Turning the case 180 degrees, we can see how the Eclipse looks from the rear, and are happily surprised to find massive thumbscrews in typical ThermalTake/ThermalRock fashion.

Click to enlarge.

We can also tell from this one picture that there are two included fans with the Eclipse, both of which are 120mm in size.

Antec Sonata II (cont’d) ThermalRock Eclipse (cont’d)


View All Comments

  • Abecedaria - Sunday, September 11, 2005 - link

    What was the criteria for choosing these cases? Most of them look nasty-plasticy and even the Antec P-180, although it looks good, has a veery plasticy feel.

    Where was Silverstone in your review? They have some of the best cases available:">
    and from their new subsidiary:">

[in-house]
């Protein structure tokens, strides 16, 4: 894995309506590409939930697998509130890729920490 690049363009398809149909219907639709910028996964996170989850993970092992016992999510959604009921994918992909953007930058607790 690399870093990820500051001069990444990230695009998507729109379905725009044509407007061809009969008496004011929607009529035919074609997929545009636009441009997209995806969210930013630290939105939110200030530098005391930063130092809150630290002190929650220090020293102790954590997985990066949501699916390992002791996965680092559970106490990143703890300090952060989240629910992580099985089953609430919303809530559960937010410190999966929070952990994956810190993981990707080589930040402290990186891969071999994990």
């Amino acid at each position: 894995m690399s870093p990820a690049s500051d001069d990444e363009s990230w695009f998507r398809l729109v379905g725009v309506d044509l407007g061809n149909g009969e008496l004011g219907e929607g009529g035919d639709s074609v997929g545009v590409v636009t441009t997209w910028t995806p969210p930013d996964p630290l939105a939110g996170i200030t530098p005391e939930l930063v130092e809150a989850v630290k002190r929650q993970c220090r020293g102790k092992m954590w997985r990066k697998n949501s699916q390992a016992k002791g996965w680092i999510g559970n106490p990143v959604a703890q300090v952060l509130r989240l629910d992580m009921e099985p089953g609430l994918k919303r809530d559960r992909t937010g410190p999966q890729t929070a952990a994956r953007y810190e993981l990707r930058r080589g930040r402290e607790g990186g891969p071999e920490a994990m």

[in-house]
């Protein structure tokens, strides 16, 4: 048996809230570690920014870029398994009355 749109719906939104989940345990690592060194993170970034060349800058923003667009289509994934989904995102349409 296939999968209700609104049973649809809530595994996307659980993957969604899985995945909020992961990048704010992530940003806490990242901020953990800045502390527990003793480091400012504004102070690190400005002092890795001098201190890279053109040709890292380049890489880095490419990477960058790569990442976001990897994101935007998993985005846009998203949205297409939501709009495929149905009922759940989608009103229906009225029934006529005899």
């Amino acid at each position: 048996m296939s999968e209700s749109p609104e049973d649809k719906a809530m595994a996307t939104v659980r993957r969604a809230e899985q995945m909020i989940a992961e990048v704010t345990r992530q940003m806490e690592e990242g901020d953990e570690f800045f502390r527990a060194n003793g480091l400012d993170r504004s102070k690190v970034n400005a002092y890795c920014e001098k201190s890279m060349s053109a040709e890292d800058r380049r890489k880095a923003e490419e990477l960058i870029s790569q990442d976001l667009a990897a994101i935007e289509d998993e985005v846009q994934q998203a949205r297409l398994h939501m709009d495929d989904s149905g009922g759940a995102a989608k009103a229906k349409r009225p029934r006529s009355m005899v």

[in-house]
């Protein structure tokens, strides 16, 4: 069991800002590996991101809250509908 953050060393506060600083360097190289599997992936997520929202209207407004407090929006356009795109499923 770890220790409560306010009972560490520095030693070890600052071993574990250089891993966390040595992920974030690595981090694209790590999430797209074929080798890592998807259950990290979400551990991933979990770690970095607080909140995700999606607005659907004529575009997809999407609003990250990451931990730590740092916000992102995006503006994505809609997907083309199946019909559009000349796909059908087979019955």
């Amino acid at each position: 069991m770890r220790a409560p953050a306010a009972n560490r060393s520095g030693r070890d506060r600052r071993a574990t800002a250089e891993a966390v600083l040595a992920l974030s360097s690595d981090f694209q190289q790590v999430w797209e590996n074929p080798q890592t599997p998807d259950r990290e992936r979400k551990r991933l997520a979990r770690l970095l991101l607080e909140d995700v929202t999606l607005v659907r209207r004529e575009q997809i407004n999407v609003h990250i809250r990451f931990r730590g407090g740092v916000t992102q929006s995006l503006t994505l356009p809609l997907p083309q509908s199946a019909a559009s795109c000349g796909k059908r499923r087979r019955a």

These things rock.

  • unclebud - Monday, September 12, 2005 - link

    please consider reviewing the performance 640 next time?
    it currently includes a smartpower v2 400w, for $129
    thanks in advance
  • Rudee - Saturday, September 10, 2005 - link

    There is an error in the article. The Sonata II does indeed have a removable air filter in the front of the case, thus should not be given a score of "0" for this catagory. Reply
  • Tamale - Saturday, September 10, 2005 - link

    The filter is removable from the bottom of the case only.. while this certainly is 'removable', it is nowhere near as accessible as the other cases which I gave this point to. I struggled with the idea of giving the case .5 for this category, but it wouldn't have made a difference in the end, and I really don't feel that most users would go through the trouble of tipping the case over just to clean the filter, so no points were awarded.

    Thanks for pointing out the detail though.
  • Rudee - Saturday, September 10, 2005 - link

    The Sonata II case is great. I was able to overclock a AMD 64 3700 to 2700mhz using the stock AMD heatsink and fan with one Panaflo 92mm fan in the duct over the CPU. Temps are great and I ended up returning my Zalman 7700 as I didn't need it. Reply